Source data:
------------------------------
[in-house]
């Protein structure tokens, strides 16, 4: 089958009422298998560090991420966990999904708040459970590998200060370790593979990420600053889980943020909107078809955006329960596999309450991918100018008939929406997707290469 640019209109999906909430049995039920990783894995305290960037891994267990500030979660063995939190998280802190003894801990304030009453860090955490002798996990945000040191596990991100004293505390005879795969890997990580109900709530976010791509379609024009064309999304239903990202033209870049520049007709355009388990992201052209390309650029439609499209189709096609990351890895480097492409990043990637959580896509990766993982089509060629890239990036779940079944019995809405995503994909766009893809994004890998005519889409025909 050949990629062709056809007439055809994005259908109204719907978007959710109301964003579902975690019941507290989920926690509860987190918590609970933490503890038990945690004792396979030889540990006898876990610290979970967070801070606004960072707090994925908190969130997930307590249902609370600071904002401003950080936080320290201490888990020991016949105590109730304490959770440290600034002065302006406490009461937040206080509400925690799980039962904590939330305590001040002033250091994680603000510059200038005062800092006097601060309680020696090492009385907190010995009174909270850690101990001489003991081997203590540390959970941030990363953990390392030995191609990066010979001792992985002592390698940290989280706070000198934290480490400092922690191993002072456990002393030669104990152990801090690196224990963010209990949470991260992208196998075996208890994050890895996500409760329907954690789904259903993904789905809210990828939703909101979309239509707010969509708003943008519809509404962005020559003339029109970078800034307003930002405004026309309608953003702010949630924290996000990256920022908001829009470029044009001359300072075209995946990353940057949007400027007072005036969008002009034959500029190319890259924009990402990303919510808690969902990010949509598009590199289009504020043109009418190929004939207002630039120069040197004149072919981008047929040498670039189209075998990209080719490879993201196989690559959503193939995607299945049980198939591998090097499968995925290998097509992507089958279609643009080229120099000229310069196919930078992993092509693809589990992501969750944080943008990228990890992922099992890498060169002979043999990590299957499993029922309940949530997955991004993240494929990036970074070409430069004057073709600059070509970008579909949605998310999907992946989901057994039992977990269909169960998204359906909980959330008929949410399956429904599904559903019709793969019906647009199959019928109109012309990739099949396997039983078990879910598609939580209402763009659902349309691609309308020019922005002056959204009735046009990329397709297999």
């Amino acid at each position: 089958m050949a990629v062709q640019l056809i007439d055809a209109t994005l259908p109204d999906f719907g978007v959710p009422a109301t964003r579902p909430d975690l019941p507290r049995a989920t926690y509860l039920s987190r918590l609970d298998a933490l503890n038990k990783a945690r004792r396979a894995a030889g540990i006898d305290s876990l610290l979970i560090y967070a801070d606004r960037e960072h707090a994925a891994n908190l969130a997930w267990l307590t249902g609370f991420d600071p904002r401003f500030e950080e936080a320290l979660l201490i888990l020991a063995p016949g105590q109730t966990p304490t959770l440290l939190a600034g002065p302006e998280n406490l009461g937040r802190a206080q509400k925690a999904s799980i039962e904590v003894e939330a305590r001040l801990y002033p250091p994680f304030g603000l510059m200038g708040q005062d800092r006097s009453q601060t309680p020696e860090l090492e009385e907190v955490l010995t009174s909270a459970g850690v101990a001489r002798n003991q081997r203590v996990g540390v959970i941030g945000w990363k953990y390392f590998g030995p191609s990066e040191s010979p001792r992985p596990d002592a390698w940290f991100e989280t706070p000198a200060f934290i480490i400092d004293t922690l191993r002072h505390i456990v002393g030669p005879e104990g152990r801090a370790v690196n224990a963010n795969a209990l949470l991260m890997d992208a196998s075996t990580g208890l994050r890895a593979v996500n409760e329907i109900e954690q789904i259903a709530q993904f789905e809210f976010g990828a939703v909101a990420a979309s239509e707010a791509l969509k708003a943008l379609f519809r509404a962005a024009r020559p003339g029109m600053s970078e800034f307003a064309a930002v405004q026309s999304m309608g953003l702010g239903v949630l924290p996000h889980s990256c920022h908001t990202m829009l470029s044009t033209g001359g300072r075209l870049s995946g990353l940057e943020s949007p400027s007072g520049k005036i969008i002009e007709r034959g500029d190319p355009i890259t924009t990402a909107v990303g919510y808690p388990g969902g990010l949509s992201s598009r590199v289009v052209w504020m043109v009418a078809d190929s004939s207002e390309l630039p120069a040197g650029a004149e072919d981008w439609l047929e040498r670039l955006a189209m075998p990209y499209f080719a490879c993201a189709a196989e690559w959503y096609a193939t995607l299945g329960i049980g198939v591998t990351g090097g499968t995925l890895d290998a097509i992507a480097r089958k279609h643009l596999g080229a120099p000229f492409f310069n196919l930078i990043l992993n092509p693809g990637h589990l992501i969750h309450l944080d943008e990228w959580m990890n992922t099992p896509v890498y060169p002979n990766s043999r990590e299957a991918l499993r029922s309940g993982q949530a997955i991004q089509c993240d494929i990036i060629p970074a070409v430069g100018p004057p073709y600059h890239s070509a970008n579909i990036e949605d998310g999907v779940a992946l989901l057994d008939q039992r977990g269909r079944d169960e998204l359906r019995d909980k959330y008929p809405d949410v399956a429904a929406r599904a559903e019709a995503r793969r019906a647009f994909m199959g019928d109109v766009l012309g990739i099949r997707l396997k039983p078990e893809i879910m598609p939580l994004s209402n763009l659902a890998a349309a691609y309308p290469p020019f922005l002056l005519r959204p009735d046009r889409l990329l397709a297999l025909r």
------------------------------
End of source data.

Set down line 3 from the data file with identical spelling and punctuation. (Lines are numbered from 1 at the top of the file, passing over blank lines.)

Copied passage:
């Amino acid at each position: 089958m050949a990629v062709q640019l056809i007439d055809a209109t994005l259908p109204d999906f719907g978007v959710p009422a109301t964003r579902p909430d975690l019941p507290r049995a989920t926690y509860l039920s987190r918590l609970d298998a933490l503890n038990k990783a945690r004792r396979a894995a030889g540990i006898d305290s876990l610290l979970i560090y967070a801070d606004r960037e960072h707090a994925a891994n908190l969130a997930w267990l307590t249902g609370f991420d600071p904002r401003f500030e950080e936080a320290l979660l201490i888990l020991a063995p016949g105590q109730t966990p304490t959770l440290l939190a600034g002065p302006e998280n406490l009461g937040r802190a206080q509400k925690a999904s799980i039962e904590v003894e939330a305590r001040l801990y002033p250091p994680f304030g603000l510059m200038g708040q005062d800092r006097s009453q601060t309680p020696e860090l090492e009385e907190v955490l010995t009174s909270a459970g850690v101990a001489r002798n003991q081997r203590v996990g540390v959970i941030g945000w990363k953990y390392f590998g030995p191609s990066e040191s010979p001792r992985p596990d002592a390698w940290f991100e989280t706070p000198a200060f934290i480490i400092d004293t922690l191993r002072h505390i456990v002393g030669p005879e104990g152990r801090a370790v690196n224990a963010n795969a209990l949470l991260m890997d992208a196998s075996t990580g208890l994050r890895a593979v996500n409760e329907i109900e954690q789904i259903a709530q993904f789905e809210f976010g990828a939703v909101a990420a979309s239509e707010a791509l969509k708003a943008l379609f519809r509404a962005a024009r020559p003339g029109m600053s970078e800034f307003a064309a930002v405004q026309s999304m309608g953003l702010g239903v949630l924290p996000h889980s990256c920022h908001t990202m829009l470029s044009t033209g001359g300072r075209l870049s995946g990353l940057e943020s949007p400027s007072g520049k005036i969008i002009e007709r034959g500029d190319p355009i890259t924009t990402a909107v990303g919510y808690p388990g969902g990010l949509s992201s598009r590199v289009v052209w504020m043109v009418a078809d190929s004939s207002e390309l630039p120069a040197g650029a004149e072919d981008w439609l047929e040498r670039l955006a189209m075998p990209y499209f080719a490879c993201a189709a196989e690559w959503y096609a193939t995607l299945g329960i049980g198939v591998t990351g090097g499968t995925l890895d290998a097509i992507a480097r089958k279609h643009l596999g080229a120099p000229f492409f310069n196919l930078i990043l992993n092509p693809g990637h589990l992501i969750h309450l944080d943008e990228w959580m990890n992922t099992p896509v890498y060169p002979n990766s043999r990590e299957a991918l499993r029922s309940g993982q949530a997955i991004q089509c993240d494929i990036i060629p970074a070409v430069g100018p004057p073709y600059h890239s070509a970008n579909i990036e949605d998310g999907v779940a992946l989901l057994d008939q039992r977990g269909r079944d169960e998204l359906r019995d909980k959330y008929p809405d949410v399956a429904a929406r599904a559903e019709a995503r793969r019906a647009f994909m199959g019928d109109v766009l012309g990739i099949r997707l396997k039983p078990e893809i879910m598609p939580l994004s209402n763009l659902a890998a349309a691609y309308p290469p020019f922005l002056l005519r959204p009735d046009r889409l990329l397709a297999l025909r």